The Rio Marie (Rio de Gigantes) is located entirely inside a far-reaching Indigenous Territory, approximately 500 miles northwest from Manaus, which is the operation’s base point and the most important city in Brazilian Amazon.
The Rio Marié is born in the Northwest corner of the Brazilian Amazon, up near the Colombian border. It is a tributary of the upper Rio Negro. The Rio Negro basin is the largest drainage of “black” water in the world, with approximately 710,000 km² of land are and is currently one of the most preserved regions in the Amazon, with less than 0.5 % of deforestation. The Rio Negro is its main river, the second largest tributary of the Amazon River. The river area is huge, encompassing nearly a vast amount of virgin waters, boasting a healthy population of giant Peacock Bass. For anglers, this translates into very real opportunities to consistently hook and release much larger-than-average Peacock Bass on the fly.
Rio Marié is proven to hold the most remarkable average size of all peacock bass fisheries currently known to the angling world. The features that set this river system apart from all others are its remoteness, the natural characteristics of the river, its intact and perfectly functioning ecosystem, and the level of protection inside a designated Indian Territory that is almost totally un-impacted by modern man. When fishing the Rio Marie, your base for the week is the Untamed Amazon liveaboard. She has 3 floors – the Lower Floor is the restricted area for staff. The main floor has 8 suites, where 6 of them are available for Marié guests (5 double and one single suite). Each suite accommodates two, in single beds with a private bathroom, air conditioning and good space for clothes storage. The upper floor is the place to relax after your long fishing day. There’s a spacious living and dinning room, and on the rear is an open lounge where they serve drinks and appetizers with two big Jacuzzi’s for up to 10 people.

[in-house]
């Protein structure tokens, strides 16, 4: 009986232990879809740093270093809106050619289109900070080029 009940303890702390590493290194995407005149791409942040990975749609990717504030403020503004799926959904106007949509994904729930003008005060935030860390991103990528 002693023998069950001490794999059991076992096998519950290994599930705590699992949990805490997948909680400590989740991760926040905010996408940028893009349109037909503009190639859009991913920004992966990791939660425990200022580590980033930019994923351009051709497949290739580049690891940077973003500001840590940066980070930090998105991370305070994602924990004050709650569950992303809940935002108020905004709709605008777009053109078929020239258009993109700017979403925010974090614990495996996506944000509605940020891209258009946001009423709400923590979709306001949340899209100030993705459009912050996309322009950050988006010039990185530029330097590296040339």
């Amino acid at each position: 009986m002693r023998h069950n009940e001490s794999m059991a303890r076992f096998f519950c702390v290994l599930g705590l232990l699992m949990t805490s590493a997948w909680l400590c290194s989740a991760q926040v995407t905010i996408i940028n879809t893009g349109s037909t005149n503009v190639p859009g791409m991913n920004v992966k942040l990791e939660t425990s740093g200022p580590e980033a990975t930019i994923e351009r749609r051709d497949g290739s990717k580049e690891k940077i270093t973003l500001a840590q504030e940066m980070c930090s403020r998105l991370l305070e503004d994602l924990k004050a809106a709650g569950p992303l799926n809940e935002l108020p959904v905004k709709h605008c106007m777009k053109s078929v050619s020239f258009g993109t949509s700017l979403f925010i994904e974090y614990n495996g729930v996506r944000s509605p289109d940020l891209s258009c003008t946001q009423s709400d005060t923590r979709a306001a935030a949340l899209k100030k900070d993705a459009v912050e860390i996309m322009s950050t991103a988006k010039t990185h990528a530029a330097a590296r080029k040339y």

During our fifth week on the Rio Marie, most of the days were rainy, with a few showers and pretty heavy rain at the headwaters, which affected the water levels. Temperatures ranged between 33–36°C. The river levels rose day after day, but we still had sand beaches and good access to lakes. The streams provided cooler water than the main river. The river was still pretty low, with water levels rising. This made fishing for butterflies slow. Most of the big fish we caught were from blind casting, but this didn’t make things any less fun.
Number of anglers: 8
Butterflies caught: 228
Temensis caught: 33
Temensis over 10 pounds: 17
Temensis over 15 pounds: 9
Temensis over 20 pounds: 7
Highlight of the Week:
Mark and Steven caught three fish that were nearly 20 pounds on the same day!
If you would like more information please contact Steffan Jones or call us on ++44 1980 847389. Alternatively click HERE if you would like us to contact you.